Invasive Species Compendium

Detailed coverage of invasive species threatening livelihoods and the environment worldwide

Abstract

BambApp: a citizen science project for the re-evaluation of the invasive potential of bamboo species in North-West Italy.

Abstract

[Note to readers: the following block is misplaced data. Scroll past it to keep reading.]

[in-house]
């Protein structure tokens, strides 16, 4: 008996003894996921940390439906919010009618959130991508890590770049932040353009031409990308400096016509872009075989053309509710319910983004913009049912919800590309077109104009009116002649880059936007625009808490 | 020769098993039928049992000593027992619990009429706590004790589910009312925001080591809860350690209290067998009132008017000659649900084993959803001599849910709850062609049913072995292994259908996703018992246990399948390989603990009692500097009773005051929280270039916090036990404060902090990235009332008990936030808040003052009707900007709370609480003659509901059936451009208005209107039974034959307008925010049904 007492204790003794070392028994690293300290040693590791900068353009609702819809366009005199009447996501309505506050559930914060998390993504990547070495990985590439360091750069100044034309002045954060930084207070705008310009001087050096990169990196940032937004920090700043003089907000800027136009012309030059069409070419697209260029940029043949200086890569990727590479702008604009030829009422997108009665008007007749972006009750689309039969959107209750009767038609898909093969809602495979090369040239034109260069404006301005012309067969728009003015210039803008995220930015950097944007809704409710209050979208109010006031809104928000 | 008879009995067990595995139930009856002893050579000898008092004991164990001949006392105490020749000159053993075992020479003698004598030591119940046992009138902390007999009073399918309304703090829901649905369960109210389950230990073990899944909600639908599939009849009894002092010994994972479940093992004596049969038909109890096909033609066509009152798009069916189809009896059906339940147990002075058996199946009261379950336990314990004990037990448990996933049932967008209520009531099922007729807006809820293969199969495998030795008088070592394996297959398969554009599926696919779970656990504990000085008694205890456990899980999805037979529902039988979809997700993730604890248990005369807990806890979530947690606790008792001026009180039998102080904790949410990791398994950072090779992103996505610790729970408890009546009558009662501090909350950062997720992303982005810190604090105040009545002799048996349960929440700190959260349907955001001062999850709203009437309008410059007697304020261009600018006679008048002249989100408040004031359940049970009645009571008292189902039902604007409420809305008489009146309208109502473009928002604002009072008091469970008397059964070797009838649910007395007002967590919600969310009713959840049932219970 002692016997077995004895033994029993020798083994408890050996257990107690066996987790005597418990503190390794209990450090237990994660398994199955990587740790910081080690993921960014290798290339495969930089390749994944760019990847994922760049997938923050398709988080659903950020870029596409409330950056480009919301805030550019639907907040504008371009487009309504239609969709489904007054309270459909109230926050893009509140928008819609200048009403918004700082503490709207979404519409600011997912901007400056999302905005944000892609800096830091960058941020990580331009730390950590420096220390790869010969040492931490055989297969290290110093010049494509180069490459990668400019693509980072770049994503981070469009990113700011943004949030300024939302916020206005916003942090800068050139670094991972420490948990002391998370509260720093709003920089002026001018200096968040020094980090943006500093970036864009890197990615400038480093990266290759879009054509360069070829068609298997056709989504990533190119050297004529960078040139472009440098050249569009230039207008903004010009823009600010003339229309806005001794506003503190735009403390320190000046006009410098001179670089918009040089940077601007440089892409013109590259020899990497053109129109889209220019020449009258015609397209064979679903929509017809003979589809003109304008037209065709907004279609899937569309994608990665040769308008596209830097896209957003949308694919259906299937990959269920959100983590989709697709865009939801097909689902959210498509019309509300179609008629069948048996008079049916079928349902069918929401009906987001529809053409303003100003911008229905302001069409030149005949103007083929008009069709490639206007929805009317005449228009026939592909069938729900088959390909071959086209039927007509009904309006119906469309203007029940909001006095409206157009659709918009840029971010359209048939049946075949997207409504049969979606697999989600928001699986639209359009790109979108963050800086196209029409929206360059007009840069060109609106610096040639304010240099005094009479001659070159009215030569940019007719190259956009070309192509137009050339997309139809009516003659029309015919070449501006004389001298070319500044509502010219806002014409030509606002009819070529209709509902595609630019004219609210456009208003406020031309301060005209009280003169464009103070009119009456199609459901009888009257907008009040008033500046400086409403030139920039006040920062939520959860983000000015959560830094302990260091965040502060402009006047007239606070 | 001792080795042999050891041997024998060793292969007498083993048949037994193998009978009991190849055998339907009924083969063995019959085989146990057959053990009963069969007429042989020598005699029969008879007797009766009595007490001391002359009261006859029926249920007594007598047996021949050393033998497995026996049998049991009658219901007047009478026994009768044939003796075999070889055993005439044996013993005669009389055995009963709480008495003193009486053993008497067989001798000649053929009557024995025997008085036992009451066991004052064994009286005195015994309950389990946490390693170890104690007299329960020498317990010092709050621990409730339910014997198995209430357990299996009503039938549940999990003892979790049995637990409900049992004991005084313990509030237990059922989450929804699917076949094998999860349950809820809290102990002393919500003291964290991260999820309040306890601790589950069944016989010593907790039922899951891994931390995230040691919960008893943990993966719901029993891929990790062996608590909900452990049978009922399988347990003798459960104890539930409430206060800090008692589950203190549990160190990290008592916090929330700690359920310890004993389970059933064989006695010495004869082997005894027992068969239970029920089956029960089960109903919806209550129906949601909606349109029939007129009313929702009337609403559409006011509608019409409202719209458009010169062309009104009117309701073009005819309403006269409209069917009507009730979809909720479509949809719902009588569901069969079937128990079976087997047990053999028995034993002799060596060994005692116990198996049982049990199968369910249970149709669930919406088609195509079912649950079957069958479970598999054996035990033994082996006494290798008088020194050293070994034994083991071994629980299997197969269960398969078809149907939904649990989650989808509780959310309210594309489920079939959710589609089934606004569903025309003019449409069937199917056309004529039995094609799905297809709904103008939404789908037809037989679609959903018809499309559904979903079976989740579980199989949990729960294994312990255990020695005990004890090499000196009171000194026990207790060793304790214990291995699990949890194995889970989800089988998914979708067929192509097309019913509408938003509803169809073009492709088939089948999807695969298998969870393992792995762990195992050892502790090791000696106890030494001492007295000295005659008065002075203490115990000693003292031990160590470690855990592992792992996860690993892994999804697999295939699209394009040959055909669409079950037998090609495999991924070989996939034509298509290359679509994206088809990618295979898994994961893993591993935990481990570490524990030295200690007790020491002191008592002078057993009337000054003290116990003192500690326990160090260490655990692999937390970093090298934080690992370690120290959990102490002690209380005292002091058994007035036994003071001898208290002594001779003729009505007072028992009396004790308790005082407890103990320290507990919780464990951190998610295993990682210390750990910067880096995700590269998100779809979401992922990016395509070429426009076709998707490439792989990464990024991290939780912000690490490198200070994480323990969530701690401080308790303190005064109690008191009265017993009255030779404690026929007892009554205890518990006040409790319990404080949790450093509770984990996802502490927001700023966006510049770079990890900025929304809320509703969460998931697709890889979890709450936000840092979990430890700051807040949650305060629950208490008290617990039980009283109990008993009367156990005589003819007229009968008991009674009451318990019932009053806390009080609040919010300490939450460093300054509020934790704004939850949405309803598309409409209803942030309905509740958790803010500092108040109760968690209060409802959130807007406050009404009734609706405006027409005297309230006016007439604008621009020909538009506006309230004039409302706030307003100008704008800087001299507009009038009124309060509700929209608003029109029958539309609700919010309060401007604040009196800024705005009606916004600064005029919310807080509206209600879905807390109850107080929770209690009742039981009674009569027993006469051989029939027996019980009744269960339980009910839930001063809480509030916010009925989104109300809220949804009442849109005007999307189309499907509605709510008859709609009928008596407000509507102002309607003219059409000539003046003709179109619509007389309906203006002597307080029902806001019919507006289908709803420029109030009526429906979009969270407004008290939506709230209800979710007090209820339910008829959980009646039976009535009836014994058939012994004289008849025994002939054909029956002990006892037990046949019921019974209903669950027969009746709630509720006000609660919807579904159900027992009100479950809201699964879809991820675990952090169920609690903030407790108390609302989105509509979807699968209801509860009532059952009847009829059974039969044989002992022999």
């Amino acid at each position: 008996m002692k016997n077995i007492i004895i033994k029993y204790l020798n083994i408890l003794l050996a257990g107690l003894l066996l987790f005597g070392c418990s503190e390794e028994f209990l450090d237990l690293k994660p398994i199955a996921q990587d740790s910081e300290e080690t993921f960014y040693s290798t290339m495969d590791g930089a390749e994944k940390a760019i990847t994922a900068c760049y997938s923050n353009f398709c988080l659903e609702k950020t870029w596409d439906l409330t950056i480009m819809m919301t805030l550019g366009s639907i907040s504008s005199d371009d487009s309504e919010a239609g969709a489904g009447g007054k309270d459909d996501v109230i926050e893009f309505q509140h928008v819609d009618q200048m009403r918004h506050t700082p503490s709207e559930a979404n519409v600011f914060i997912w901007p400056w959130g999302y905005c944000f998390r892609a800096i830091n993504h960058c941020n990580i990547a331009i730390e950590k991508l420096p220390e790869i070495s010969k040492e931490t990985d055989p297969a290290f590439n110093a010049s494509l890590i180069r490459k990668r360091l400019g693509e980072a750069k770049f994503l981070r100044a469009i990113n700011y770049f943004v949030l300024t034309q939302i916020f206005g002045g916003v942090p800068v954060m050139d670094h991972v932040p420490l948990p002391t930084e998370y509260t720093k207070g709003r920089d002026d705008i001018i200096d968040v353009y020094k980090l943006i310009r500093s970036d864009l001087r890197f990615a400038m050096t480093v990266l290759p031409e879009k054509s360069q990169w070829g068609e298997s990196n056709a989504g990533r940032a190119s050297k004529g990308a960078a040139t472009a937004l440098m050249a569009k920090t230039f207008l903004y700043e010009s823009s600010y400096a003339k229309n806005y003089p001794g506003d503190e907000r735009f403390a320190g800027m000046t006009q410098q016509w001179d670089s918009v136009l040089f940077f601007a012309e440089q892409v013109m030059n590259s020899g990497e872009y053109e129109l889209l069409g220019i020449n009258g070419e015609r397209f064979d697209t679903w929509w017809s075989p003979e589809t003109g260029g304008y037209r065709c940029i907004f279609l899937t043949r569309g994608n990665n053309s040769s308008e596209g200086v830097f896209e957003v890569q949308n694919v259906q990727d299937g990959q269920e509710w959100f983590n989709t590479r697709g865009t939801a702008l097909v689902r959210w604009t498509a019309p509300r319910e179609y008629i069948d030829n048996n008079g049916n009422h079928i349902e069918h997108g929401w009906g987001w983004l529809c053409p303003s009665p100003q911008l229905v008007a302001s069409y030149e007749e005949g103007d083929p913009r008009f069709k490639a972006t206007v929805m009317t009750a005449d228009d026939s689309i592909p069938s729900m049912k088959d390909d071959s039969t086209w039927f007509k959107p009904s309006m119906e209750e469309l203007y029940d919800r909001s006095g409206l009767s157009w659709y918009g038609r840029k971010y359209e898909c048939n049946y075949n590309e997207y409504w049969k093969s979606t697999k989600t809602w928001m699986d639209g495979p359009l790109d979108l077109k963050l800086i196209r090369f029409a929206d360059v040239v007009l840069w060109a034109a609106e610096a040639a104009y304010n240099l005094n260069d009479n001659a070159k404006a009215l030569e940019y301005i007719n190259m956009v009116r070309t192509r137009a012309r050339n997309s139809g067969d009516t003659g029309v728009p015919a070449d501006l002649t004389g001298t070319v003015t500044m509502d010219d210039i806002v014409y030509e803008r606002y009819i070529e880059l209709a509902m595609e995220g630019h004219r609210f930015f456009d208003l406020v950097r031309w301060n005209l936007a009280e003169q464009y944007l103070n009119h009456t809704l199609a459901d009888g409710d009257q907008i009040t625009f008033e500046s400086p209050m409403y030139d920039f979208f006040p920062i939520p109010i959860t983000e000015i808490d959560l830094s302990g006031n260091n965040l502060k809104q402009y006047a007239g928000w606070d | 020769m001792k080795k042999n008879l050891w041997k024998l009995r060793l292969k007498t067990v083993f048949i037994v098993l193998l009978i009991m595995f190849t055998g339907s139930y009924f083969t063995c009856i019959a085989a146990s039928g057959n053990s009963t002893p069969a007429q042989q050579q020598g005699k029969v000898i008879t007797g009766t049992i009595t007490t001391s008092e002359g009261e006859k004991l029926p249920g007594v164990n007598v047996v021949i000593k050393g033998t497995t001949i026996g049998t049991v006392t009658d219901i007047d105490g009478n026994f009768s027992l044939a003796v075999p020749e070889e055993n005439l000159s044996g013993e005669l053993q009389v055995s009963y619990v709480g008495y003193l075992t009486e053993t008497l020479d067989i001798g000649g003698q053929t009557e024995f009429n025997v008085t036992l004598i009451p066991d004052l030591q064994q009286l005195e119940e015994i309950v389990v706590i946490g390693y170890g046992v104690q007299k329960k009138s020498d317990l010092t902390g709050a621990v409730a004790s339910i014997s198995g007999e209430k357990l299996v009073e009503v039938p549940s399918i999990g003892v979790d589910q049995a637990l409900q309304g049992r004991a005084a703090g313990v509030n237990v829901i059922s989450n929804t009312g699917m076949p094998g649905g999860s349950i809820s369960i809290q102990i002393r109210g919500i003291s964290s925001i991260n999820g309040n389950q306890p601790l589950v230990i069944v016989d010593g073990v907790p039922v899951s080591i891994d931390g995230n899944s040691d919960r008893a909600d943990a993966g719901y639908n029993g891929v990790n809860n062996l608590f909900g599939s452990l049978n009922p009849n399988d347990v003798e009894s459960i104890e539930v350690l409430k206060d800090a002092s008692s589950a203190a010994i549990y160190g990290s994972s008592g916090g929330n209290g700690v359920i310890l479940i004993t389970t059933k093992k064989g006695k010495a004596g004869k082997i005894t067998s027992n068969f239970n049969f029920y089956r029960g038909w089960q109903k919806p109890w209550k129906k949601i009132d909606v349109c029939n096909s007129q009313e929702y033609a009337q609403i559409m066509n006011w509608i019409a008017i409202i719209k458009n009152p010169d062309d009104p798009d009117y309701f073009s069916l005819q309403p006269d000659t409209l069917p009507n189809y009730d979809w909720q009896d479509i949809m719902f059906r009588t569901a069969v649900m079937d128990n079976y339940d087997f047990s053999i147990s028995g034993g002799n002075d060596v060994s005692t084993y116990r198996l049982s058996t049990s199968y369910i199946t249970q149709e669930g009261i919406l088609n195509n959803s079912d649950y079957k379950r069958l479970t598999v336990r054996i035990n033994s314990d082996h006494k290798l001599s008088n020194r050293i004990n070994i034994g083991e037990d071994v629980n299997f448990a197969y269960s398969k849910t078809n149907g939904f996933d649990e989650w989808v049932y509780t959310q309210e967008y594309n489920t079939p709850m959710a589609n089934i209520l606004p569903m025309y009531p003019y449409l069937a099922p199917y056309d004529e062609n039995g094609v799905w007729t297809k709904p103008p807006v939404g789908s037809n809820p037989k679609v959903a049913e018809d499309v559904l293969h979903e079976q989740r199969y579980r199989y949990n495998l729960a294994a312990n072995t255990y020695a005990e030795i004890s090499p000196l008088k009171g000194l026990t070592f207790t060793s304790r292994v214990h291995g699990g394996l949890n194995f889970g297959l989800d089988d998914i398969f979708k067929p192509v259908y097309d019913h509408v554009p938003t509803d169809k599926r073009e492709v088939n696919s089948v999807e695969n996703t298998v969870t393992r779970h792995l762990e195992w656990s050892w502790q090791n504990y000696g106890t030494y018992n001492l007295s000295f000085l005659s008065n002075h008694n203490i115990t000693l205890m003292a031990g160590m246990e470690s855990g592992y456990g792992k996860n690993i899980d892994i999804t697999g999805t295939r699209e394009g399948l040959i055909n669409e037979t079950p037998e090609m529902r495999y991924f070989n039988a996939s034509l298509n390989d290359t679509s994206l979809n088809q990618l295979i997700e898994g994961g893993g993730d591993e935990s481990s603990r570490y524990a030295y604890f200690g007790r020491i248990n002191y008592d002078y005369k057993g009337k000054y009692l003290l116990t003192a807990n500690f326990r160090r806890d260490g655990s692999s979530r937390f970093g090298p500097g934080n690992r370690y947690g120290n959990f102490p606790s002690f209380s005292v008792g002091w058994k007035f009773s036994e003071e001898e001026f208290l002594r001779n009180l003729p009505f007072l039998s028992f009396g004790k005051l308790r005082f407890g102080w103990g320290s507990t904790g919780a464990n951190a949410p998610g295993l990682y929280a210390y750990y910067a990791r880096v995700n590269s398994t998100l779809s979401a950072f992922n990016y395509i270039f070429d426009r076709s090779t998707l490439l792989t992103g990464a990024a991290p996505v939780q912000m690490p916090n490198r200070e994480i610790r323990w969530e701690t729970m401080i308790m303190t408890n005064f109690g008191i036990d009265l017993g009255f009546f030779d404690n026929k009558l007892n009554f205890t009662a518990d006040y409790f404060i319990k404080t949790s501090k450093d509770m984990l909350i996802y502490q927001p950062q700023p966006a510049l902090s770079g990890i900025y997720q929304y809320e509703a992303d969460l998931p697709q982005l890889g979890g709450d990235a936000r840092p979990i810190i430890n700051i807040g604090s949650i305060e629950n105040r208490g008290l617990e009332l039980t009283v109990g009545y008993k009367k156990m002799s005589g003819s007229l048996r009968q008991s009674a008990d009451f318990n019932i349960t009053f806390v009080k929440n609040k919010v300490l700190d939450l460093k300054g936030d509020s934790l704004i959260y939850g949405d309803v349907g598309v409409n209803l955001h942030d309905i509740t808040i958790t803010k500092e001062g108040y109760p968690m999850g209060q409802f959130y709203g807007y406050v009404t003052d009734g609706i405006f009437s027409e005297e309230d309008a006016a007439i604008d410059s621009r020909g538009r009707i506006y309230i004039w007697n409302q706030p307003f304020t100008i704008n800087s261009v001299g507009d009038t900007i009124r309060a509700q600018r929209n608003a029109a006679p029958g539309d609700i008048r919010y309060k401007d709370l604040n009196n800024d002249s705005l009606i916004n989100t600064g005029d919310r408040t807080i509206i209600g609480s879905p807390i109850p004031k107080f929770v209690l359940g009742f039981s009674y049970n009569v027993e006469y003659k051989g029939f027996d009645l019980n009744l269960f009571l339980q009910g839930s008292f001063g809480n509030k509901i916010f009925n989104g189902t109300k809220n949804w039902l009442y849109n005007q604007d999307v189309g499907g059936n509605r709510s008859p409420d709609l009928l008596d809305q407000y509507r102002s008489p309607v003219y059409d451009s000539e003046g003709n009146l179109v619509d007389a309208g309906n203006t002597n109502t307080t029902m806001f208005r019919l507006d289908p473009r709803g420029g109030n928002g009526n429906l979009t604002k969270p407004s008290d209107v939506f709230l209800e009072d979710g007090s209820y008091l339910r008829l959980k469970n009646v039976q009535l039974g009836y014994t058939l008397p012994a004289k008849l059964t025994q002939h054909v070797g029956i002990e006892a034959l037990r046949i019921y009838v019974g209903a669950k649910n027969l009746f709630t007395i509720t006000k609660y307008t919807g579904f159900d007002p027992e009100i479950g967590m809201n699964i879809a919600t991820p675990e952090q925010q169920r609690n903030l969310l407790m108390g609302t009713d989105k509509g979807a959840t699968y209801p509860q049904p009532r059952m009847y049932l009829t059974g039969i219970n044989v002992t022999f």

Several bamboo species, suitable for temperate climates, have been introduced from southern China as ornamental plants in Europe and in Italy since the XIX century. Bamboos were appreciated also for other commercial purposes afterwards (e.g., food and structural applications) and nowadays in NW Italy (Piedmont and Aosta Valley Regions) the interest in their plantation has been growing. Consequently, many public authorities responsible for environment and biodiversity protection expressed a precautionary attitude for the commerce of bamboos. 'BambApp' project was implemented to scrutinize the invasive potential of naturalized bamboo species with a 'citizen science' approach, which implied the support of volunteers to collect scientific information through the use of "iNaturalist" app for smartphones. Citizens described each recorded bamboo clump in terms of maximum height, maximum stem diameter, and clump size. The coordinates and a description of the habitat type on the border of the four sides for each clump were required to volunteers as well. Moreover, surveyors had to upload four pictures of the clump, which were used to identify the bamboos at species level. In a ten-month period, 871 validated bamboo populations were recorded in the two regions and nine different species identified. The most widespread species was Phyllostachys aurea (67%), followed by Phyllostachis viridiglaucescens (16%), Pseudosasa japonica (6%), Phyllostachys reticulata (5%), Phyllostachys nigra (2%), Phyllostachys flexuosa (2%), Phyllostachys sulfurea (2%), and Phyllostachys edulis (1%). To quantify the invasive potential of bamboo species a Principal Component Analysis was carried out by using variables related to clump growth. Average elevation ranged between 252 m and 431 m a.s.l. and the clump size ranged between an average of about 27 m2 and about 2160 m2. Phyllostachis reticulata and P. sulfurea were the tallest species with the largest stem diameters, whereas P. aurea was the species forming the largest clumps in terms of occupied surface. The 82% of populations bordered for at least one side with anthropic habitats, 60% with agricultural habitats, and 45% with natural habitats. 'BambApp' project, through a citizen science network, successfully provided reliable and comprehensive information to public authorities for re-evaluating the invasive potential of bamboo species in NW Italy and for regulating their commerce.